• gaming,  reviews

    A super short review of Dragon Quest XI: Echoes of an Elusive Age

    DQXI is the last game I completed, and I don’t complete a lot of games. I was interested on the game because it was hugely anticipated, but the reviews put me off a little bit. Don’t get me wrong, the reviews are very positive – or at least most of them are, but they are not that level I wanted. The final push is a very good discount on the physical version, so I was like “What the hell” . Surprises, I was hooked. The good Very good “anime” styles. The game looks quite as good as the pre-rendered cutscenes. The game is very well rounded and very enjoyable. I…

  • Uncategorized

    A super short review of XBox One X

    I have been a PS4-fan (if I can call myself so) since the day I bought the original PS4 to play Dragon Age: Inquisition. At that point, PS4 is the clearly better choice than XBox One: smaller without a separate power adapter, 50% more powerful (1.84TFLOPS vs 1.23 TFLOPS), simpler policies to share/resell game, etc etc. I even liked XBox One X when it was announced, it checks almost all the boxes, except for, well, games and price, so I gave it a pass, especially when I got a PS4 Pro from a colleague at a very good price. This genre, PS4 has won for many reasons, one of that…

  • Catalog,  Commerce,  Episerver

    IContentLoader.Get(contentLink) is considered harmful for catalog content.

    A while ago I wrote about how you should be aware of IContentLoader.GetChildren<T>(contentLink) here. However, that is only half of story. IContentLoader.Get<T>(contentLink) is also considered harmful. Not in terms of it causes damage to your site (we would never, ever let that happen), nor it is slow (not unless you abuse it), but because it can behave very unexpectedly. As you might already know, catalog content fully supports language versions, which means a catalog might have multiple languages enabled, and each and every catalog item in that catalog (node/category, and entry) will be available in those languages. However, those languages are not equal, (only) one is master language. What’s the difference…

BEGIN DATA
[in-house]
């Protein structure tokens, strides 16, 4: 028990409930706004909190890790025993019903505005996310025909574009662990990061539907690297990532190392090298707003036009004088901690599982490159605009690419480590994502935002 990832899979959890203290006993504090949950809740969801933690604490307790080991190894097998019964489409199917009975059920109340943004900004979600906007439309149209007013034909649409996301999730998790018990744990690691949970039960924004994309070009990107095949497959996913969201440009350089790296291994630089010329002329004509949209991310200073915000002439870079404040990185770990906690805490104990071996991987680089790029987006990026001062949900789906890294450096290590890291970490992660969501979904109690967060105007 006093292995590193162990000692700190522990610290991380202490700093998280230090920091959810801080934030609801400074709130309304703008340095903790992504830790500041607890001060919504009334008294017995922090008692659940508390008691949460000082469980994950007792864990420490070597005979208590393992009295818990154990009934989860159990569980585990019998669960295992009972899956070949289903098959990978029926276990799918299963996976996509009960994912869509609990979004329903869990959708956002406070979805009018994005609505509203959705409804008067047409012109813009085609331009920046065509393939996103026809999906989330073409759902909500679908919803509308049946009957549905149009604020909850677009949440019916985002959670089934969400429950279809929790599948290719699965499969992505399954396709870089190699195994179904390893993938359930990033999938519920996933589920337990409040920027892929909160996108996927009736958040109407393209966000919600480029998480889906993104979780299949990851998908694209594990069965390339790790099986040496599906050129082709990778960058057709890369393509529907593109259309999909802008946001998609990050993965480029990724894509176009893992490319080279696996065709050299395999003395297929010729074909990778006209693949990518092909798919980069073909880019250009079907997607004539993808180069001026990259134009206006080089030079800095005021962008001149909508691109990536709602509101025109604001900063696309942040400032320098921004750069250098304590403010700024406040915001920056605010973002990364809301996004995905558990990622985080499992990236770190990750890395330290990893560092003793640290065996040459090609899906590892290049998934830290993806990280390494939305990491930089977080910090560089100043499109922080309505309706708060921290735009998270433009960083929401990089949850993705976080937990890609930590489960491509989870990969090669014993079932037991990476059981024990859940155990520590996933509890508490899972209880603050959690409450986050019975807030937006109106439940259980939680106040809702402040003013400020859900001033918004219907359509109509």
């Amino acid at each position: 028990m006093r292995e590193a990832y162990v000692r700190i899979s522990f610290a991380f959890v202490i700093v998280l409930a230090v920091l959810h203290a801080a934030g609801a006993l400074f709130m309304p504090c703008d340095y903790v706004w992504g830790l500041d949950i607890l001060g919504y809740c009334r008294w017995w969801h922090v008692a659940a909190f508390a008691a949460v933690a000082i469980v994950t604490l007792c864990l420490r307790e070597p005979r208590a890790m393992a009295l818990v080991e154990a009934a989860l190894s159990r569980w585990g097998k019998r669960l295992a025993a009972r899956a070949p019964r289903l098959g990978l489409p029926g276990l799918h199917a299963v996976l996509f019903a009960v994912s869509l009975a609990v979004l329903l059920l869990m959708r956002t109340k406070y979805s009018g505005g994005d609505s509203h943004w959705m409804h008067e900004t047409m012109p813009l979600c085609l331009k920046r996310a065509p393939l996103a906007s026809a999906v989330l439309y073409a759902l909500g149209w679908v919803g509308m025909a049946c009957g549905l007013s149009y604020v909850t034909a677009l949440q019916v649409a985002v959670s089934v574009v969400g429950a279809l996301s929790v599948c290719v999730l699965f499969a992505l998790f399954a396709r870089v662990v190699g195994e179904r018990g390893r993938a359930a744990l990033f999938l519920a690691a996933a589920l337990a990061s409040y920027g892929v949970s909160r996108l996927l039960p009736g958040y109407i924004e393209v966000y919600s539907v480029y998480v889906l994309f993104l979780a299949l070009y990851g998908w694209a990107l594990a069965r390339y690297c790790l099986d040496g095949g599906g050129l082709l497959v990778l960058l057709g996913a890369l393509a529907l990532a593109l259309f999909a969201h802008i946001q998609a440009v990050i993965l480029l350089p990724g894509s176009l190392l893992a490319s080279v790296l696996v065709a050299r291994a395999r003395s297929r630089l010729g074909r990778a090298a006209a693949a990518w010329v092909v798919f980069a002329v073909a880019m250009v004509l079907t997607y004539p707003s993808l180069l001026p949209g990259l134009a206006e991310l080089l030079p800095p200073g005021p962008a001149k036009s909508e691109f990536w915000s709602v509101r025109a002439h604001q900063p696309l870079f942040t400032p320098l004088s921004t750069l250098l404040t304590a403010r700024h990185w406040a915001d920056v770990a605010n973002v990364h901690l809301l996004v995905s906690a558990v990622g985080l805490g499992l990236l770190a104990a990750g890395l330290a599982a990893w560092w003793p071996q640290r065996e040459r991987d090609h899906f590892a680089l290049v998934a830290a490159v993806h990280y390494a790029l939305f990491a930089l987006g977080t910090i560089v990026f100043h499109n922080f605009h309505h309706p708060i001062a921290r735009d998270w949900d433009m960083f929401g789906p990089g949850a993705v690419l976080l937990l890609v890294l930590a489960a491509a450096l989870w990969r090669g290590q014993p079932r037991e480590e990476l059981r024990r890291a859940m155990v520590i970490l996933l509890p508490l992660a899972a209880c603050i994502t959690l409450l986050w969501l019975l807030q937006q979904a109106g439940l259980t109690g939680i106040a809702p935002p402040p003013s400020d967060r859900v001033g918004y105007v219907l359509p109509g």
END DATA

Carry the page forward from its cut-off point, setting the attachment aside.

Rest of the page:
• Commerce,  Episerver,  Order,  Uncategorized

    Control the thousand separator for Money in Episerver Commerce

    If you are selling goods in multiple markets which same currency but with different languages, such as EuroZone, you might notice that while everything looks quite good, except that the thousand separator might be off from time to time: it is always the same and does not change to match with the language, so sometimes it’s correct, sometimes it’s not. Let’s take a step back to see how to properly show the thousand delimiter  In the United States, this character is a comma (,). In Germany, it is a period (.). Thus one thousand and twenty-five is displayed as 1,025 in the United States and 1.025 in Germany. In Sweden,…

  • Commerce,  Episerver,  Performance,  Uncategorized

    Fixing ASP.NET Membership performance – part 1